Countless workplace accidents, many fatal, can be traced to a lack of lock out tag out training. Investing just a little time and effort in a LOTO course goes a long way to ensure workers can enter projects with confidence. You can also learn about additional OSHA training courses to keep your company up to date with the latest workplace safety procedures.


Construction Confined Space Entry Training Gets Final Ruling

Confined spaces rarely make for optimal working conditions. Hazards such as collapsing structures, toxic fumes, electricity, combustion, and suffocation can endanger the lives of unprepared workers. New OSHA regulations require that employers establish a confined space entry policy and ensure that workers receive adequate training in confined space safety standards for construction sites.

Confined Space Training Rules Effective August 2015

Tunnel construction worker connecting equipment in tunnelDr. David Michaels, Assistant Secretary of Labor at OSHA, states that the new regulations will prepare workers to face the challenges of work sites and adapt to changes. The rules focus on training, communication, and evaluation, and take effect on August 3, 2015.

What Is a Confined Space?

OSHA defines a confined space as one:

  1.      Large enough for a worker to enter
  2.      With limited means of entry or exit
  3.      Not suited for long periods of occupancy

Examples include partially collapsed buildings, tunnels, pits, vaults, storage rooms, silos, vessels, tanks, ductwork, and pipelines.

The term “permit space” or “permit-required confined space” refers to a confined space that contains or may contain physical or atmospheric hazards, may engulf an entrant, has structures that angle in a way that may trap or suffocate an entrant, or contains other safety risks such as extreme temperatures, sharp objects or structures, electrical hazards, etc.  Due to the hazards present in these environments, a permit is required before any workers can enter these spaces. With proper training, workers and managers will be able to correctly identify and prevent confined space hazards before work begins.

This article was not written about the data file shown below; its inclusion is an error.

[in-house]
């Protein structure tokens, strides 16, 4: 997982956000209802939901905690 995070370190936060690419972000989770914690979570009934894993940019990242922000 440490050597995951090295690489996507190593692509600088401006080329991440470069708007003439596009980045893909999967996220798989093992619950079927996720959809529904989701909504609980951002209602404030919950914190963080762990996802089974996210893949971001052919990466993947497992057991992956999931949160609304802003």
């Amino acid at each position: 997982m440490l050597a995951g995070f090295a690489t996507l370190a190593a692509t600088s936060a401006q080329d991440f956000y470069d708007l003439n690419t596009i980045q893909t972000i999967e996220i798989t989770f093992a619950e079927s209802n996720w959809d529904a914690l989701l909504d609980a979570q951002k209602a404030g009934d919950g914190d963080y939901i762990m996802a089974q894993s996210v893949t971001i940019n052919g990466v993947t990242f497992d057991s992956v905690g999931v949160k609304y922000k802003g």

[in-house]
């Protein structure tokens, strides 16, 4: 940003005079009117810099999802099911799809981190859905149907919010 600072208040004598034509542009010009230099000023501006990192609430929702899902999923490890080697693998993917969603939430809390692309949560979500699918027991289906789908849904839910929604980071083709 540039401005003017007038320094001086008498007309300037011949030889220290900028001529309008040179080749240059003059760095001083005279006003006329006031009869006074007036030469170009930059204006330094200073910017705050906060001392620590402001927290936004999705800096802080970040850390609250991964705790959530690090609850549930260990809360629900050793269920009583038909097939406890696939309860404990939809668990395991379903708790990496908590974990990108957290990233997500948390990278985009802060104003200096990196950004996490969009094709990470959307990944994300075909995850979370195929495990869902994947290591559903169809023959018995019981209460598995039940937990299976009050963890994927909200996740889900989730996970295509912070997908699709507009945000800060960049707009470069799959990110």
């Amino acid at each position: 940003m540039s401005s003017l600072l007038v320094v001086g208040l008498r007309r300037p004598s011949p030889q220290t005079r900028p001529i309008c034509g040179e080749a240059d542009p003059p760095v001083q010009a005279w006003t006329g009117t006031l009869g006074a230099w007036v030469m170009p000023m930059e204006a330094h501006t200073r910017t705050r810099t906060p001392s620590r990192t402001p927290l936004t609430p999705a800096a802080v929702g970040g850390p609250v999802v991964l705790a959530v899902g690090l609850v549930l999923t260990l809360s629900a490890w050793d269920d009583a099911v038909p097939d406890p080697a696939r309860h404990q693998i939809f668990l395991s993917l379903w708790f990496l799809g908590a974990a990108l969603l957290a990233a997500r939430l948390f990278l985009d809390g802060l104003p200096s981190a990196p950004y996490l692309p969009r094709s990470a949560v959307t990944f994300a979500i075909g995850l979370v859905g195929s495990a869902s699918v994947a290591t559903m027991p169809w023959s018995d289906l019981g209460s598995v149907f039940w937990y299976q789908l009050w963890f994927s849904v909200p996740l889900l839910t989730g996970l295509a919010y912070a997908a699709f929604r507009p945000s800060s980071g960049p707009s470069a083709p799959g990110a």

What Are the New Confined Space Entry Rules?

The new confined space entry regulations include the following points:

  1.   Employers must identify all confined spaces and permit spaces before employees begin work.
  2.   Employers must inform all employees of the nature and location of hazards and potential hazards within a permit space. Acceptable forms of notification include posting danger signs and informing contractors or authorized representatives of the hazards directly.
  3.   Employers aware of a permit space must instruct unauthorized employees to avoid entering the space.
  4.   Employers who wish to have employees work in a permit space must implement a written OSHA-compliant confined space program at the project site and make the program known and accessible to employees and their representatives before and during the project.
  5.   If changes occur in a non-permit confined space that pose new dangers to entrants or that invalidate the initial ruling of the space, an employer must have a trained person inspect the space and potentially identify it as a permit space.

OSHA’s confined space information page provides all details of the new rules, FAQs, fact sheets, case studies, and other resources for employers and workers.

Enroll in a Construction Confined Space Training Course

Don’t let your workers get caught in a tight situation. Enroll your team in an OSHA Construction Confined Space Training course today and get up to speed on this new and important safety topic. Workers will learn how to identify confined spaces, assess hazard levels, ensure adequate ventilation, and find alternative entry points. Managers will learn how to evaluate workspaces for confined space hazards, and what to do in the event of a confined space emergency. Rescue personnel will receive specialized training. Our OSHA-authorized trainers will also make sure your written confined space entry policy meets OSHA requirements.

Our confined space training course is also available as part of an OSHA 10-Hour or 30-Hour Safety Course. Enroll in an online course today to protect your workers, and boost your company’s safety standards. All graduates of the course receive a Certificate of Completion.

Fall Protection: A Matter of Life and Death

Construction worker climbing to the top of a steel beam high rise building projectFalls are the number one cause of death in the construction industry. In 2013 alone, falls claimed the lives of nearly 700 construction workers. Many employers overlook the importance of workplace safety training, a growing concern among roofing professionals. An OSHA online fall protection course teaches managers, supervisors and team leaders how to minimize fall risk and establish safeguards to minimize potential injury should a fall occur.